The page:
Observed incidence of positive PCR results on SARS-CoV-2 according to baseline anti-spike IgG antibody status.

The incidence of polymerase chain reaction (PCR) tests that were positive for SARS-CoV-2 infection in the period from April to November 2020 was shown at 10,000 risk days among healthcare workers according to their antibody status at baseline. In seronegative health workers, 1,775 PCR tests (8.7 per 10,000 days of risk) were performed in symptomatic individuals and 28,878 (141 per 10,000 risk days) in asymptomatic subjects; seropositive health care workers 126 (8.0 per 10,000 days of risk) were undertaken in symptomatic individuals, and 1704 (108 in 10,000 days of risk) in asymptomatic subjects. RR denotes the rate ratio.

The incidence varies according to calendar time (Figure 1), reflecting the first (March to April) and second (October and November) pandemic waves in the United Kingdom, and was consistently higher in seronegative health workers. After adjusting for age, sex, and month of testing (Table S1) or calendar time as a continuous variable (Figure S2), the incidence rate ratio in seropositive workers was 0.11 (95% CI, 0.03 to 0.44; P = 0.002). ). The results were similar in analyzes in which follow-up of both seronegative and seropositive workers began 60 days after the initial serological test; with a time of 90 days after a positive serological test or PCR test; and after random removal of PCR results for seronegative health professionals to match asymptomatic testing rates in seropositive health care workers (Tables S2 to S4). The incidence of positive PCR tests was inversely related to anti-spike antibody titers, including titers below the positive threshold (P <0.001 for trend) (Figure S3A).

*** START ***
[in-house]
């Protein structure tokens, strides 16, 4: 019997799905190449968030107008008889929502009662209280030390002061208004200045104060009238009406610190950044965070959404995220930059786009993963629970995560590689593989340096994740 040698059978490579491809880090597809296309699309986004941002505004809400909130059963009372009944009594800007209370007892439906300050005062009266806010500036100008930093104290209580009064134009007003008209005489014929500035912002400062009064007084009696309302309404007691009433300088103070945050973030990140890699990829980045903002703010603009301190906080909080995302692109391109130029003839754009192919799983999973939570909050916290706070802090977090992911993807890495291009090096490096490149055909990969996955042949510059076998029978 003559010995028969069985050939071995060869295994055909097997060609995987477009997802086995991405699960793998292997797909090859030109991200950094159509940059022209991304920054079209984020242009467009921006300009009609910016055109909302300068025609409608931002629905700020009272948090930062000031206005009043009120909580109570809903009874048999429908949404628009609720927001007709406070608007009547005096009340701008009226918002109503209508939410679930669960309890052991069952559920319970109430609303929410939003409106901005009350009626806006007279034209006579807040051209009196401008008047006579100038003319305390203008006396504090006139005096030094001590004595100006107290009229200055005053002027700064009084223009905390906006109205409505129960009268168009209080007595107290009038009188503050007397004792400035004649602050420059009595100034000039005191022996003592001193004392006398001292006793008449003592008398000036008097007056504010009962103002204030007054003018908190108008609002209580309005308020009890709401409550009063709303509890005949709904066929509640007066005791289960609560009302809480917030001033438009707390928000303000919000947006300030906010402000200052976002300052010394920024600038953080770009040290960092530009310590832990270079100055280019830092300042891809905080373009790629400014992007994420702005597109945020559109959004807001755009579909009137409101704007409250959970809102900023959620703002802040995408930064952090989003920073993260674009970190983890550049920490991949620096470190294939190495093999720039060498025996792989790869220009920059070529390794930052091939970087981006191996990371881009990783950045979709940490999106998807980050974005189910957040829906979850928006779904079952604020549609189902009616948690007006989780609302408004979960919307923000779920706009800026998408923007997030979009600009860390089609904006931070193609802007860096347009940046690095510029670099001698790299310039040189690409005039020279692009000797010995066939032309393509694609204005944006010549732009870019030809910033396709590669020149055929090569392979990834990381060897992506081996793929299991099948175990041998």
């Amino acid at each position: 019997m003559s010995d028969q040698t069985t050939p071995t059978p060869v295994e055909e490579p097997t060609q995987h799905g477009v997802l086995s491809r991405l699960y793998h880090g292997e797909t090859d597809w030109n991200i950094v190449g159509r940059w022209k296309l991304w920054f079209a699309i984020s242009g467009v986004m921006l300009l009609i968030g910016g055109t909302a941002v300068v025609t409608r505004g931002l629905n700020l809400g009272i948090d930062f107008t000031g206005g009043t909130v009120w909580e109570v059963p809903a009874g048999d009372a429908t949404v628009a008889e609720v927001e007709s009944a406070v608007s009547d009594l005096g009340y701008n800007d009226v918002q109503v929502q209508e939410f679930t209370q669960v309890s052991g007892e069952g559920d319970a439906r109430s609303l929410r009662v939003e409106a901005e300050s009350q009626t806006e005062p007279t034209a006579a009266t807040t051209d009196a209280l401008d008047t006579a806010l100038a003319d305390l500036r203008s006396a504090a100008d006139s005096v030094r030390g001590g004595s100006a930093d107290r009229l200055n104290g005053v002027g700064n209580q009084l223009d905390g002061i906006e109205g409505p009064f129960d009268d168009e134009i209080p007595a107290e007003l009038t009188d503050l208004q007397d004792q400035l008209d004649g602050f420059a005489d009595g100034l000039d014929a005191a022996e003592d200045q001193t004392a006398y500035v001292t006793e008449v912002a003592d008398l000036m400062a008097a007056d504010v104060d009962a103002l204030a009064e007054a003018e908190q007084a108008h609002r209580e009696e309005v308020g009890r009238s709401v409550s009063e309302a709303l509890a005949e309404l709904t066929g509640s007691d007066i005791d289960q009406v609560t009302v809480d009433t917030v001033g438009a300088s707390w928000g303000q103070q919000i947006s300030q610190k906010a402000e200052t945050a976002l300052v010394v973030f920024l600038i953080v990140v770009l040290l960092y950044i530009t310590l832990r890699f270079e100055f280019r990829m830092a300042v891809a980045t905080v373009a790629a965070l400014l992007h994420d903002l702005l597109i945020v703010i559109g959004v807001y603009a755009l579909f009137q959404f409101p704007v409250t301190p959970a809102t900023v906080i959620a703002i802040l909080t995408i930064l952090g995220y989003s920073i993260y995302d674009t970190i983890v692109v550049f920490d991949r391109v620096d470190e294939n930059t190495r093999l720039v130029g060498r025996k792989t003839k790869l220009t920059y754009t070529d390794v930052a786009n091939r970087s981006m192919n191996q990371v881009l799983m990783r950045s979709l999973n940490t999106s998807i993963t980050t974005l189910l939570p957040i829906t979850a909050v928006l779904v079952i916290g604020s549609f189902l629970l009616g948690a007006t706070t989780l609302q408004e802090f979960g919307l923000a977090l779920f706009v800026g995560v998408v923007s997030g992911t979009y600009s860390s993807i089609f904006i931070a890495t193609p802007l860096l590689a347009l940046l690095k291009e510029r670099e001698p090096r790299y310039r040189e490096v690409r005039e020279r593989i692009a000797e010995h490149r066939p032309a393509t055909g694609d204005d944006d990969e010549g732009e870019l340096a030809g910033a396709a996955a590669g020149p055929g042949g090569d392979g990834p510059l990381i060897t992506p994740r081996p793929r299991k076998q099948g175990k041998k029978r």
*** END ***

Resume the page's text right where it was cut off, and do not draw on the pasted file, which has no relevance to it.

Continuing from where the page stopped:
Anti-nucleocapsid IgG status

With anti-nucleocapsid IgG used as a marker for previous infection in 12,666 health care workers (Figure S1B and Table S5), 226 of 11,543 (1.10 per 10,000 days at risk) seronegative health care workers were tested for PCR-positive, compared with 2 of 1172 (0.13 per 10,000 risk days) antibody-positive health workers (incidence rate adjusted for calendar time, age, and sex, 0.11; 95% CI, 0.03 to 0.45; P = 0.002) (Table S6). The incidence of PCR positive results decreased with increasing antinucleocapsid antibody titer (P <0.001 for trend) (Fig. S3B).